By Kim Murphey
My first daughter Lauren started talking in complete sentences at a young age. She could repeat whole passages from her favorite Disney movies, write her name and many other short words by the time she was four. When she asked me to teach her to read, I thought, how hard could it be?
I started buying books that taught reading, writing, and basic math. We worked through them and had fun. I read tons of books to her. I met people who homeschooled their kids and it intrigued me. I had another daughter who was 2 by then and I was running a small part-time home based business. I thought I would give homeschooling a try and see how it all worked together for us. I registered with a local private school and joined their homeschool support group.
The first five years went by quickly. As we started fourth grade Lauren was doing well with all subjects but was still struggling to read by herself despite her verbal and memory skills. Spelling retention was becoming a problem. She learned her words each week but she would forget them the next week or spell the word right in one sentence only to spell it wrong in the next. When she read back to me, she didn’t see anything wrong with her misspelled words. To her they looked correct. She still turned letters and numbers around, something I was told was normal for kids through the third grade however it’s a sign of dyslexia by fourth grade. She was starting to really struggle with certain math concepts now as well. But everything I read about dyslexia at the time said most kids hated reading, were slow learners, and had memory problems. That didn’t describe her at all. Her younger sister who was doing first grade work was reading already without any problems.
I had Lauren tested. She was diagnosed with dyslexia. She apparently saw mostly consonants when she looked at words. She struggled with phonetically sounding out words. It seemed very easy for her to memorize things. I didn’t realize that she was memorizing everything. When she was reading, if she got to a word she didn’t know, she would guess at it based on the first and last letters and what made sense. Most times she guessed right as she had a huge vocabulary. But if you put a word out there without anything to give it a context and asked if it’s spelled right, she had no idea how to decipher it. They all looked the same to her, especially if it was the same word but spelled incorrectly. The advice that came from the specialist that tested her was to accept that she will always struggle but there were “tricks” to help her learn. Also in today’s world of calculators, computers, and Spellcheck, she’d succeed as long as she was encouraged to.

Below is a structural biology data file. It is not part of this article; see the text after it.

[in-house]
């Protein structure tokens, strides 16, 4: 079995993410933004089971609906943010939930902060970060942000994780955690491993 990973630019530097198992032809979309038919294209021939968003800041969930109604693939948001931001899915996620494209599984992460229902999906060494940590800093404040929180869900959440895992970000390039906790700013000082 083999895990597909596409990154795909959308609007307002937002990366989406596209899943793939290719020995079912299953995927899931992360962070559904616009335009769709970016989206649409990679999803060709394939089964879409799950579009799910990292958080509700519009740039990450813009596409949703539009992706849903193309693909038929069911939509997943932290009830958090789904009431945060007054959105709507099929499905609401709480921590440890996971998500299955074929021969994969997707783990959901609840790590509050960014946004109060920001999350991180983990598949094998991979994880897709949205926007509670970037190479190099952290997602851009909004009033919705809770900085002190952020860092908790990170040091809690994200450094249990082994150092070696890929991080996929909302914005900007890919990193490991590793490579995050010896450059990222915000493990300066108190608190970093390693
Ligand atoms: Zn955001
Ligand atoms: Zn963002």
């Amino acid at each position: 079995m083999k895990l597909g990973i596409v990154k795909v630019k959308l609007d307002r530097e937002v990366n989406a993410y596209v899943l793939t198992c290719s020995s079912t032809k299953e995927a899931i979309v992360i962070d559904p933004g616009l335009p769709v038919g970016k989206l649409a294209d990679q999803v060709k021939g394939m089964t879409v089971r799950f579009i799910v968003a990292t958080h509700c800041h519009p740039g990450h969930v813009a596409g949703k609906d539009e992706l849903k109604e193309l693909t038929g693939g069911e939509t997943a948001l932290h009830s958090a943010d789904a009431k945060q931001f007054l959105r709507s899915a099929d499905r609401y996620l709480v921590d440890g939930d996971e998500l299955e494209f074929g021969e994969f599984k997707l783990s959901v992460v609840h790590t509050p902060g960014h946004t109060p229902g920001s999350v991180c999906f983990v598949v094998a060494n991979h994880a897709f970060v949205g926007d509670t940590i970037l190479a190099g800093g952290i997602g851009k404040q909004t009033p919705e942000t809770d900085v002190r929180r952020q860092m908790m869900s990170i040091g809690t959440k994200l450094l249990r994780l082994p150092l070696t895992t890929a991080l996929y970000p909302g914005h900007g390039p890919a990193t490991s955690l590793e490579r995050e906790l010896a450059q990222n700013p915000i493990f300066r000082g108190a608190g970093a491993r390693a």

I went on to find examples of successful people who had dyslexia and told her their stories (Tom Cruise, Keanu Reeves, Richard Branson, even her own pediatrician, to name just a few). I found in my research that many famous actors are dyslexic. Their skill in memorizing greatly helps them with lines in plays and movies. Armed with these stories, we went forward with our continued journey.
Lauren loved to dress up and make up stories. As she learned to type on the computer (which was way easier than writing by hand for her), she would write a short story or add to a story every day. She was discouraged by the fact that Spellcheck seemed to underline almost every word she wrote but eventually she got better. I had her read her stories out loud. She would catch some mistakes that way. We used cooking, something she was interested in to help teach math concepts she was struggling with. She loved to act, so she started taking classes at a local theater. I found she learned better by listening then reading textbooks. We found courses on CD and DVD’s that came with highlighted notes and assignments which we continued to use all the way through high school.
As I look back at the journey we took together, there were things that worked for her situation that wouldn’t work for someone else. My second daughter is three years younger and didn’t struggle with learning. There is no motivation like that of having a younger sibling who can keep up with everything you can do. It made Lauren try harder. She loved being a big sister and teaching her siblings too. By sixth grade she was finally reading easily on her own and she started to devour books (she lists reading as one of her hobbies today). When she was in 7th grade, she started taking ballroom dance lessons. A few years later, she joined a ballroom dance team who performed locally and taught younger kids how to dance.
When Lauren was 15 she was encouraged by one of her acting teachers to enroll in the local junior college theater classes. She started off with two classes. By the time she graduated high school two years later, she had her certificate in theater from the college, had been in several plays and met a great group of friends. She was tested again for dyslexia by the college so she could have access to textbooks on CD, tutoring and other help if she needed it. Somewhere along the line she decided she wanted to be a teacher. If she could take her love of learning and theater to children who struggled to learn like she did and help them succeed too, she’d have a career and be doing something she loved at the same time. This journey isn’t finished for her yet as she works towards getting her BA and also teaching part-time at the pre-school level.
Part II “Shayla’s Story“